Smell of Books

Ashley Thorne

I’ll always remember one assignment from my freshman year College Writing II class. We were to go to the New York Public Library (the big one with the lion statues in front), request a book from the deepest darkest part of the archives, and smell it. I don’t recall the title of the antique text I sent for; in fact, I don’t think I read it at all. But it had a smell. Gingerly leafing through its decaying yellow-brown pages, I sniffed at the binding, trying not to do it too conspicuously in front of the other people in the Rose Reading Room. 

I’m out of college now, and I’m currently reading The Blithedale Romance (inspired by Erin O’Connor’s posting). And I’m reading it on a Kindle.

Alas, the Kindle—with all its name’s connotations of a crackling, smoky woodiness that seems compatible with the dry papery smell of old books—carries as much scent as a computer screen. It smells like nothing.

But books were meant to enable the reader to go beyond passing his eyes over ink (either electronic or real). They should awaken the senses. They should be smelled. The English novelist George Robert Gissing said, “I know every book of mine by its smell, and I have but to put my nose between the pages to be reminded of all sorts of things.” 

In the age of the Kindle, Google Books, the iPhone, and audio books, will we now forget “all sorts of things”? Not if we order a can of Smell of Books™ from DuroSport Electronics. Smell of Books™ comes in four fragrances: Classic Musty Smell, New Book Smell, Scent of Sensibility, Eau You Have Cats, and Crunchy Bacon Scent. These aromas come in aerosol spray cans and can be used to make any e-book smell like a traditional book. See www.smellofbooks.com for product descriptions and suggested retail prices.

UPDATE: On closer inspection, the entire Smell of Books™ product line has unfortunately been recalled due to complaints from customers and The Authors Guild. Readers looking to restore authenticity to their library must have their hopes deferred once again.

So to those reading this fragrance-free website who figured out that Smell of Books was a spoof all along, I exhort you to find an old book and reacquaint yourself. Then track down a local college’s required summer reading and compare smells. As for me, I’m off to the library to rent a book on tape.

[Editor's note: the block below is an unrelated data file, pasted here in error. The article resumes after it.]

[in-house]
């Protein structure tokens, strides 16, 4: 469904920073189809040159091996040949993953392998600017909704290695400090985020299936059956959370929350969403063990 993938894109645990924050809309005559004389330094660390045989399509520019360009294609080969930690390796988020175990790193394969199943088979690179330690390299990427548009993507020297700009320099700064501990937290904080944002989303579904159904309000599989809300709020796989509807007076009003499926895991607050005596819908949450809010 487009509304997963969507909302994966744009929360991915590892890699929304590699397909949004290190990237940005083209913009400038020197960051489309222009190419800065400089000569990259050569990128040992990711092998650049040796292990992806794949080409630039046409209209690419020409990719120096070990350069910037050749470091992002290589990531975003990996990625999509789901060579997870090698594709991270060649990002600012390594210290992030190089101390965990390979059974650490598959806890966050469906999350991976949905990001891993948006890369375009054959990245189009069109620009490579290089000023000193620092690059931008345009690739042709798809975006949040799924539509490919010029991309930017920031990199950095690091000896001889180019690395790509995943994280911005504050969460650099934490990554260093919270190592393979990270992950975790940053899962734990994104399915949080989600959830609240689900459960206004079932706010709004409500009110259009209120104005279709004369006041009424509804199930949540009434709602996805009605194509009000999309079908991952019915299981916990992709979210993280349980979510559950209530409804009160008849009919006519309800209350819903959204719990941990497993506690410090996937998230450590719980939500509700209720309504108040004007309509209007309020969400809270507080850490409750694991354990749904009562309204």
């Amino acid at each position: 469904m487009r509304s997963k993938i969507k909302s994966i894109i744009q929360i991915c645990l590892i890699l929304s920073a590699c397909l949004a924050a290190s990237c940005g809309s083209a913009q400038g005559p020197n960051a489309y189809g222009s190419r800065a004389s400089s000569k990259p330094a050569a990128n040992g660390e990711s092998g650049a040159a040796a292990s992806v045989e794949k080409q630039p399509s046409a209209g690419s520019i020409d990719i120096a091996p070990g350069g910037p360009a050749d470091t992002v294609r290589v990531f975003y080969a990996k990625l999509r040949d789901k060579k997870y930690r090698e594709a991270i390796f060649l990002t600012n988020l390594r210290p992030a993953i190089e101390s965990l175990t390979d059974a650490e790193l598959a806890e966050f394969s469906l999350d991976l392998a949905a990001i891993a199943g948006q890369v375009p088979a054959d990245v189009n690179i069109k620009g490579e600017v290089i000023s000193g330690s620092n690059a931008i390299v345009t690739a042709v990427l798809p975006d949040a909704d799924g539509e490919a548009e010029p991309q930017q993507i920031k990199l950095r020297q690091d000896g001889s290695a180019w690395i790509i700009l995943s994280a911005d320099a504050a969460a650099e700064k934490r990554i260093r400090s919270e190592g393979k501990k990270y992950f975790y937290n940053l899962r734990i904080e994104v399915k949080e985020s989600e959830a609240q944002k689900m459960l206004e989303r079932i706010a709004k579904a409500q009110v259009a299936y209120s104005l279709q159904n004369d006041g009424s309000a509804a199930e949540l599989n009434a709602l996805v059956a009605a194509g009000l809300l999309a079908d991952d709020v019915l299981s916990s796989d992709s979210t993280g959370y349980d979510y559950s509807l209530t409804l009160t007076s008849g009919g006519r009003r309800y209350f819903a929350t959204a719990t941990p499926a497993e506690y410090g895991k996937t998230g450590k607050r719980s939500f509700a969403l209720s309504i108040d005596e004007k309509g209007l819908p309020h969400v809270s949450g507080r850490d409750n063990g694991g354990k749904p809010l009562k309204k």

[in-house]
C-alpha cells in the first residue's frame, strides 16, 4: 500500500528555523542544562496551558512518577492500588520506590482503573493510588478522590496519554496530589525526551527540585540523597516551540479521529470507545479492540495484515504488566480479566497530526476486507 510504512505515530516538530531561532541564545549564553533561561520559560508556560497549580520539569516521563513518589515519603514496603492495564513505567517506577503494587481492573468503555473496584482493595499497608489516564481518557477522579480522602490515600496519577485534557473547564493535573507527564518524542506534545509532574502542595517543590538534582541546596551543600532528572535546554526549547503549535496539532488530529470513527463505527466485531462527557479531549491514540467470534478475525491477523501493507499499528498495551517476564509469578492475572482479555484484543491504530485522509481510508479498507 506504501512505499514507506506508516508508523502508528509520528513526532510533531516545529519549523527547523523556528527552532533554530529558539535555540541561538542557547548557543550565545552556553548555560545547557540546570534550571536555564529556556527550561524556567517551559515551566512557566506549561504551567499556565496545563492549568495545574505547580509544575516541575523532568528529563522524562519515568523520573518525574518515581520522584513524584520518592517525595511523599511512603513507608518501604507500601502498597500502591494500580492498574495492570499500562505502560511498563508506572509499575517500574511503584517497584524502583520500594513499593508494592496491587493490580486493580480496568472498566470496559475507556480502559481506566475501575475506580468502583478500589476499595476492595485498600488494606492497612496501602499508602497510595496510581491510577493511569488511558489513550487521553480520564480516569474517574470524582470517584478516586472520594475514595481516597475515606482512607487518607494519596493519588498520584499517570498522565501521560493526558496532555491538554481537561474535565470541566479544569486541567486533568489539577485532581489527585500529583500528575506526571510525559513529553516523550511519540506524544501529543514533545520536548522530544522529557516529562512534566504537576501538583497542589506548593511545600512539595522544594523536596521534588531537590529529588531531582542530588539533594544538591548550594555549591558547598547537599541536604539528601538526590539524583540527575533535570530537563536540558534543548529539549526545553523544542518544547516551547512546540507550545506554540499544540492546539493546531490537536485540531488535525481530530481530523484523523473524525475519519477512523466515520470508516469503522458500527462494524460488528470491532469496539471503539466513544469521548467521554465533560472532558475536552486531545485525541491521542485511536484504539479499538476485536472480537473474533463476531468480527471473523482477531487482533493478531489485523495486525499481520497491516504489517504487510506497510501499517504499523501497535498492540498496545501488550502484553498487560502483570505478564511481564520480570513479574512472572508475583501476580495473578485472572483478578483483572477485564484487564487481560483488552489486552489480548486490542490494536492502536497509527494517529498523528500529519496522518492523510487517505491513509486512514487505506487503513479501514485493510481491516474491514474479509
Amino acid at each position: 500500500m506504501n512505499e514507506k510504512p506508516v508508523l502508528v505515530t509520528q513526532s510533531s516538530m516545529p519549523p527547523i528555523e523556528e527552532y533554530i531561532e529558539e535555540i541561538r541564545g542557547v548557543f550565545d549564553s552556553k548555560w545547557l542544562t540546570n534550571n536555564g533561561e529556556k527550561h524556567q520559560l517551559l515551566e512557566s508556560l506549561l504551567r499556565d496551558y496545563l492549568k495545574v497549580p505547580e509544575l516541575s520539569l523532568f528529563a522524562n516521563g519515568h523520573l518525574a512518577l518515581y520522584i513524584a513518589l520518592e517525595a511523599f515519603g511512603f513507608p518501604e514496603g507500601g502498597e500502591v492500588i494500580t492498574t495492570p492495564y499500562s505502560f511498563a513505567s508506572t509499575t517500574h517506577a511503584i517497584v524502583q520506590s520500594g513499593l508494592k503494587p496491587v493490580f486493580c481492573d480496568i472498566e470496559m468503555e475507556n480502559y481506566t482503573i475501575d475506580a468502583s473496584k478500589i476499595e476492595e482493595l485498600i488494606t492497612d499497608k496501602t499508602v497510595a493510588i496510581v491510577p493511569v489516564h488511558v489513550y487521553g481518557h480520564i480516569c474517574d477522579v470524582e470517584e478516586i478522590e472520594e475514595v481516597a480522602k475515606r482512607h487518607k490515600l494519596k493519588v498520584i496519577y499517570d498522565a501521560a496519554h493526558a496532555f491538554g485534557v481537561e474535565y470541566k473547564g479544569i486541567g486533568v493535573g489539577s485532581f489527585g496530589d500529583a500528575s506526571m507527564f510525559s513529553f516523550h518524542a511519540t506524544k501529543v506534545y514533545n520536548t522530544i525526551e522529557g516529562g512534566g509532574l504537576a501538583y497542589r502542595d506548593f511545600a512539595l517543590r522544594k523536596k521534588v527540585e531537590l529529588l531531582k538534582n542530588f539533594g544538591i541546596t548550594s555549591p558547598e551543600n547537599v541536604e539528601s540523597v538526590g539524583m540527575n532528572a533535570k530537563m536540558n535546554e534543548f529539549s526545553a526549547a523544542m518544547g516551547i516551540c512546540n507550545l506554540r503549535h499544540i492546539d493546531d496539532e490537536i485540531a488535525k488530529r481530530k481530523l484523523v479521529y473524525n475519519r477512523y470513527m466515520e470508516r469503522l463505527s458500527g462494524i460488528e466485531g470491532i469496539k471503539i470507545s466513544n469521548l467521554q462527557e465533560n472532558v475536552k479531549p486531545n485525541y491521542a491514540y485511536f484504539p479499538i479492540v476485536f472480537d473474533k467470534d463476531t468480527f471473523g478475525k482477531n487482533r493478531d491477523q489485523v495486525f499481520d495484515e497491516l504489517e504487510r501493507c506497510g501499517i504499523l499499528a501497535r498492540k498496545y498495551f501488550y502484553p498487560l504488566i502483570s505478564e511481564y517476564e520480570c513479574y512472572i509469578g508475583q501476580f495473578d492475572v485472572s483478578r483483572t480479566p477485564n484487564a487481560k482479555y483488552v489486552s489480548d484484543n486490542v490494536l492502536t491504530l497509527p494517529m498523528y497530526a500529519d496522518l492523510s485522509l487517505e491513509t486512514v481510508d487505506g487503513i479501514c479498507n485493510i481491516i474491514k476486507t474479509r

• Share

Most Commented

July 16, 2020

1.

An Emeritus Professor Under Siege Once Again

The case of Stuart Hurlbert is a grim reminder that not even emeritus professors are safe from the continual onslaught of heterodox views by higher ed censors....

July 28, 2020

2.

Exclusive: UT Austin Proposes Political Litmus Tests for Hiring and Promotion

The University of Texas at Austin has proposed the “Faculty Diversity, Equity, and Inclusion, Strategic Plan," exchanging merit-based success for identity-based dive...

May 15, 2015

3.

Where Did We Get the Idea That Only White People Can Be Racist?

A look at the double standard that has arisen regarding racism, illustrated recently by the reaction to a black professor's biased comments on Twitter....

Most Read

May 15, 2015

1.

Where Did We Get the Idea That Only White People Can Be Racist?

A look at the double standard that has arisen regarding racism, illustrated recently by the reaction to a black professor's biased comments on Twitter....

September 10, 2020

2.

College Board Corrupted by Chinese Government Funding, Report Finds

In exchange for generous Chinese government funding, the College Board has given China strategic access to American K-12 education, concludes a new report from the National Association of Sc...

September 8, 2020

3.

How Many Confucius Institutes Are in the United States?

UPDATED: We're keeping track of all Confucius Institutes in the United States, including those that remain open, those that closed, and those that have announced their closing....